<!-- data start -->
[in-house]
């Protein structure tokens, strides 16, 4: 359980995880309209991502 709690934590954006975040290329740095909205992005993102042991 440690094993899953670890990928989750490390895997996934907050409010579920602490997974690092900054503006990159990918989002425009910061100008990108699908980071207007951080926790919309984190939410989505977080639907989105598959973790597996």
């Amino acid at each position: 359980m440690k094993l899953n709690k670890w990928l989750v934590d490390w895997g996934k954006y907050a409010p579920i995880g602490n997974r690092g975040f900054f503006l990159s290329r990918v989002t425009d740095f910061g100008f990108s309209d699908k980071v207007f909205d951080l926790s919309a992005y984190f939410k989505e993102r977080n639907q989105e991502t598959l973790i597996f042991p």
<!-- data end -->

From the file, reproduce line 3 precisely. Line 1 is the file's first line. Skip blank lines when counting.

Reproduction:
């Amino acid at each position: 359980m440690k094993l899953n709690k670890w990928l989750v934590d490390w895997g996934k954006y907050a409010p579920i995880g602490n997974r690092g975040f900054f503006l990159s290329r990918v989002t425009d740095f910061g100008f990108s309209d699908k980071v207007f909205d951080l926790s919309a992005y984190f939410k989505e993102r977080n639907q989105e991502t598959l973790i597996f042991p």